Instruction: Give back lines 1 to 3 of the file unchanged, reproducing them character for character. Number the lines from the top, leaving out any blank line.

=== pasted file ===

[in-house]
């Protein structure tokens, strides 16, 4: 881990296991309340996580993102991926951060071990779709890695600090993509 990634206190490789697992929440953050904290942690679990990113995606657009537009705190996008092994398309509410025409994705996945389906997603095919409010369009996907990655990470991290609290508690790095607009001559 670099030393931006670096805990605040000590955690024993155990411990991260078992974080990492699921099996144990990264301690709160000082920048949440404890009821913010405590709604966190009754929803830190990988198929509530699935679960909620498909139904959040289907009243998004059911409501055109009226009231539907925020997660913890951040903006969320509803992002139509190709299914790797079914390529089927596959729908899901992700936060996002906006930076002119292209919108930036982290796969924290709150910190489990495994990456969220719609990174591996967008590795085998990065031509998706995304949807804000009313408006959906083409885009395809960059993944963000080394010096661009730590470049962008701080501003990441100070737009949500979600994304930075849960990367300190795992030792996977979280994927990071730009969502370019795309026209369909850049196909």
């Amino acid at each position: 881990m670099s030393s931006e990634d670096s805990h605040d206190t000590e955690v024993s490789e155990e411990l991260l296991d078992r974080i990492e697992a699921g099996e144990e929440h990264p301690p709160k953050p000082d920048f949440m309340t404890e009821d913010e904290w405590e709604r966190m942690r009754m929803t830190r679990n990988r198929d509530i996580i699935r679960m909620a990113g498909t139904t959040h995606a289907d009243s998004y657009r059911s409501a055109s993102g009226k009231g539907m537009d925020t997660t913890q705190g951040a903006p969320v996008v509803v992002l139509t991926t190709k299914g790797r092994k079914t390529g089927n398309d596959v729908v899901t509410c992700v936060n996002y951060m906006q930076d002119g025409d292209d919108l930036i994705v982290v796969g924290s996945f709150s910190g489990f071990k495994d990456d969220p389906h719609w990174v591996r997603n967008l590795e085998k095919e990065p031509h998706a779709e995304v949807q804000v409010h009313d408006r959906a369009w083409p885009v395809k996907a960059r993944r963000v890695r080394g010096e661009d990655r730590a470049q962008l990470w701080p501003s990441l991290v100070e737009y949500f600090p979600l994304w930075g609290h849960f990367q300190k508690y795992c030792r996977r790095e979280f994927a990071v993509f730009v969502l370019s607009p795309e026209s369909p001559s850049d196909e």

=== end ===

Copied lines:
[in-house]
């Protein structure tokens, strides 16, 4: 881990296991309340996580993102991926951060071990779709890695600090993509 990634206190490789697992929440953050904290942690679990990113995606657009537009705190996008092994398309509410025409994705996945389906997603095919409010369009996907990655990470991290609290508690790095607009001559 670099030393931006670096805990605040000590955690024993155990411990991260078992974080990492699921099996144990990264301690709160000082920048949440404890009821913010405590709604966190009754929803830190990988198929509530699935679960909620498909139904959040289907009243998004059911409501055109009226009231539907925020997660913890951040903006969320509803992002139509190709299914790797079914390529089927596959729908899901992700936060996002906006930076002119292209919108930036982290796969924290709150910190489990495994990456969220719609990174591996967008590795085998990065031509998706995304949807804000009313408006959906083409885009395809960059993944963000080394010096661009730590470049962008701080501003990441100070737009949500979600994304930075849960990367300190795992030792996977979280994927990071730009969502370019795309026209369909850049196909």
């Amino acid at each position: 881990m670099s030393s931006e990634d670096s805990h605040d206190t000590e955690v024993s490789e155990e411990l991260l296991d078992r974080i990492e697992a699921g099996e144990e929440h990264p301690p709160k953050p000082d920048f949440m309340t404890e009821d913010e904290w405590e709604r966190m942690r009754m929803t830190r679990n990988r198929d509530i996580i699935r679960m909620a990113g498909t139904t959040h995606a289907d009243s998004y657009r059911s409501a055109s993102g009226k009231g539907m537009d925020t997660t913890q705190g951040a903006p969320v996008v509803v992002l139509t991926t190709k299914g790797r092994k079914t390529g089927n398309d596959v729908v899901t509410c992700v936060n996002y951060m906006q930076d002119g025409d292209d919108l930036i994705v982290v796969g924290s996945f709150s910190g489990f071990k495994d990456d969220p389906h719609w990174v591996r997603n967008l590795e085998k095919e990065p031509h998706a779709e995304v949807q804000v409010h009313d408006r959906a369009w083409p885009v395809k996907a960059r993944r963000v890695r080394g010096e661009d990655r730590a470049q962008l990470w701080p501003s990441l991290v100070e737009y949500f600090p979600l994304w930075g609290h849960f990367q300190k508690y795992c030792r996977r790095e979280f994927a990071v993509f730009v969502l370019s607009p795309e026209s369909p001559s850049d196909e």